In recent months we have been making a lot of internal changes at our agency to operate more effectively and efficiently, as well as to deliver better value to our clients. This internal improvement process has involved new software, new personnel, new skills, new processes, and new ways of thinking.
As we have been onboarding, implementing, and upgrading, I have observed four different approaches to learning … four different techniques for personal development … with four different outcomes. I thought it would be helpful to write about the difference and benefits of these four development styles …
So, what is the difference between Teaching, Training, Coaching, and Mentoring?
Before writing, I sat down to do some research. The more I learned, the more I was convinced that understanding the differences between these four development styles, and knowing when to use each one, are keys that could unlock unprecedented success for a business, ministry, or nonprofit. I hope you find the following information as helpful as I did.
Teaching is essentially the transfer of information from one person to another. This additional information provides perspective and context, so it helps develop thinking and increases capability. Teaching focuses on education and knowledge. However, that knowledge tends to be general and conceptual. Teaching does not necessarily include any experiential component … it is purely informational. As long as the information has been transferred, learning has occurred.
Sitting through software onboarding sessions gave us information about how the system works, but at the end of the sessions, we found we learned very little about how to actually use the software for our application. That would require training.
Just as teaching is the transfer of information, training is the transfer of process. Training requires far more than simple information. It requires an interactive process that enables the learner to develop new abilities and master new skills. Instead of being information-focused like teaching, training is step-by-step process-focused. It is practical and specific. Training communicates “how-to” techniques and provides real-life experience geared toward developing actual skills. Training develops new competencies and confident employees.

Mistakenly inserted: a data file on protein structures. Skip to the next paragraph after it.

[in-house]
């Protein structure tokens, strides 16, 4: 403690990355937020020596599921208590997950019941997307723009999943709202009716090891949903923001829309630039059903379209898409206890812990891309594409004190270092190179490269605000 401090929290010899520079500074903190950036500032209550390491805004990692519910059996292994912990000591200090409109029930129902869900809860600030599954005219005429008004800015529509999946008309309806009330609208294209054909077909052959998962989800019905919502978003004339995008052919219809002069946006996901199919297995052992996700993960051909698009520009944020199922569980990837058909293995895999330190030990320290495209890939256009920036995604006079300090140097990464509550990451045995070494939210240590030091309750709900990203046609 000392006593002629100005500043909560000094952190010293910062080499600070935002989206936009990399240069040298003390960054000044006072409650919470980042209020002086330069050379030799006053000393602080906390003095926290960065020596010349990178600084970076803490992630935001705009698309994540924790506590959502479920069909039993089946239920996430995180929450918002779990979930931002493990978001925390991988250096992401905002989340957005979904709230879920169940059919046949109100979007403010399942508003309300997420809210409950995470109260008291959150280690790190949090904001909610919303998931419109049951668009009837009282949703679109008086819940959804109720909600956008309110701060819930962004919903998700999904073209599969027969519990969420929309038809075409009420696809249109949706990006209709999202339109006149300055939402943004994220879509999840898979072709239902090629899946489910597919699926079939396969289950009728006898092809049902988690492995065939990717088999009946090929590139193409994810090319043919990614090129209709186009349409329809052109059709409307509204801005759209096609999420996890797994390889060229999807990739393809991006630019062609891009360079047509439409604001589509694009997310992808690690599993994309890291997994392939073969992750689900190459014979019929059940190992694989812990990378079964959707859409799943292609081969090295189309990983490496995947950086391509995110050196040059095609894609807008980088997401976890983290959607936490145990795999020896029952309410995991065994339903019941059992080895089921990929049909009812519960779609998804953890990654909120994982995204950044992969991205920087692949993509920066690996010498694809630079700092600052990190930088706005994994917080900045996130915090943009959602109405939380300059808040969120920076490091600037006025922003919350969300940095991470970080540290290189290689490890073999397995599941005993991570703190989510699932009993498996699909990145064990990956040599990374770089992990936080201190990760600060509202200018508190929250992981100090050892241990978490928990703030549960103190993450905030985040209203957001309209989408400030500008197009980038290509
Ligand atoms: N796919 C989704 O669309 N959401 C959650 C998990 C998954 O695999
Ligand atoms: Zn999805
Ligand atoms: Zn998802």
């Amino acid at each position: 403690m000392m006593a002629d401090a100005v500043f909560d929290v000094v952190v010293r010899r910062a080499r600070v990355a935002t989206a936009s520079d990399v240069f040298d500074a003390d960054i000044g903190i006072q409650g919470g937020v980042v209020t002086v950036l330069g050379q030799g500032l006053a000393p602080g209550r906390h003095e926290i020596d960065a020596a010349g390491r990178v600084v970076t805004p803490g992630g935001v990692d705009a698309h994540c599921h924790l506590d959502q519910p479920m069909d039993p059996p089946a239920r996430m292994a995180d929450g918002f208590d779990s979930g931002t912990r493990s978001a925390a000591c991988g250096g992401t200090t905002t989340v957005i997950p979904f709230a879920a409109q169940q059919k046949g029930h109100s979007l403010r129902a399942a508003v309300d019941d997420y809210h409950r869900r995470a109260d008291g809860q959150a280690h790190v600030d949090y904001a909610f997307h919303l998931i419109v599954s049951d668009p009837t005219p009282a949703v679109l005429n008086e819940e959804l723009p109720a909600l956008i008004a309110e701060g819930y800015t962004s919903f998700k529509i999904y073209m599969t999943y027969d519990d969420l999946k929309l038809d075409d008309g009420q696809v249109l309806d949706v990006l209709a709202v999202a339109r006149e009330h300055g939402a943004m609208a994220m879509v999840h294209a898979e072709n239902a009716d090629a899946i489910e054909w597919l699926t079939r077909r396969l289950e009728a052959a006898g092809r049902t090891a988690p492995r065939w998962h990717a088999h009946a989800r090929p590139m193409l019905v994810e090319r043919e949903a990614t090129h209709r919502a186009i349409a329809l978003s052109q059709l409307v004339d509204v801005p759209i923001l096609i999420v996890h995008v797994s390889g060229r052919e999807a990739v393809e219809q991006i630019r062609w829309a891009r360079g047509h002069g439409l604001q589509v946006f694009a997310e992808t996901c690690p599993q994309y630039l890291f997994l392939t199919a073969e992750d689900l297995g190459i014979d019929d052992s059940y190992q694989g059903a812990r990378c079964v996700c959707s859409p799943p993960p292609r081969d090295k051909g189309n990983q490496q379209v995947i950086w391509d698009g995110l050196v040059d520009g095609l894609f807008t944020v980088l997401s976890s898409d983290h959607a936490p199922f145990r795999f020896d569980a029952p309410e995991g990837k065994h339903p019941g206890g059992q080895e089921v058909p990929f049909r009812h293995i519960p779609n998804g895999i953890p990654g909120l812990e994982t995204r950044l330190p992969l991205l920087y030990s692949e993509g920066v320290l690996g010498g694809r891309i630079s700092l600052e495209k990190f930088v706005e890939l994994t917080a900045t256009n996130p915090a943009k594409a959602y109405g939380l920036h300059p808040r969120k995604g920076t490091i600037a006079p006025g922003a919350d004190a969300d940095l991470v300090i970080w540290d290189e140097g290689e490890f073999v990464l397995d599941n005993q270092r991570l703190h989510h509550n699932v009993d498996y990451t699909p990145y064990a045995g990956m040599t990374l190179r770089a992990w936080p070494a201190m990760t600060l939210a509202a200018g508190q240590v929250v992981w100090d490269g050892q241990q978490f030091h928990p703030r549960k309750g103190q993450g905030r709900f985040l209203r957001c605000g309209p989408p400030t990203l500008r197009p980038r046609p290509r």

Here is a time-tested model for training that remains effective today:
Once training has resulted in the development of new skills, coaching comes into play to refine those skills to optimize performance. Teaching and training are direct transfers of information and process, while coaching is indirect. Coaching asks questions that require thoughtful answers that will ultimately enhance performance. Good coaching reinforces existing knowledge and improves performance, encouraging people to face challenges and find creative solutions. Coaching helps people think ahead, solve challenges, and navigate the unexpected.
There are a number of coaching models actively practiced in the workplace. The two most popular appear to be:
- Goals: Aspirational
- Reality: Current situation
- Options: Possibility
- Will: Actions and accountability
- Contract: Achievement plan
- Listen: Thoughts and feelings
- Explore: Ask questions
- Action: Specific action steps
- Review: Reflect on progress
Whichever coaching model you utilize, remember that coaching is about drawing out the very best from within an individual—optimizing strengths, overcoming weaknesses, and maximizing performance.
Mentoring is far more than the transfer of knowledge or information. It is the transfer of values within a trust relationship. Mentoring does not focus on a specific set of skills. It is broad, general, and overarching. Mentoring focuses on wisdom, understanding, and values. Mentoring can clarify motives, fill in blind spots, and build a bridge to the future. Rather than building knowledge, skill, or performance, it builds character.
Mentoring helps people think more strategically. It allows individuals to use introspection and observation to clarify motives, remove mental obstacles, and build a bridge to their future. Mentoring molds followers into leaders and leaders into servant-leaders.
Each of these development styles has a valuable place in every work environment. The key is to know the right style to use to meet your objectives. Below is a chart I developed to help you better understand the characteristics of the four styles and to know which style to use to grow and develop your team.
Teaching, Training, Coaching, and Mentoring can all be used with members of your team to create greater understanding, expanded competency, higher levels of performance, and leadership for the future.
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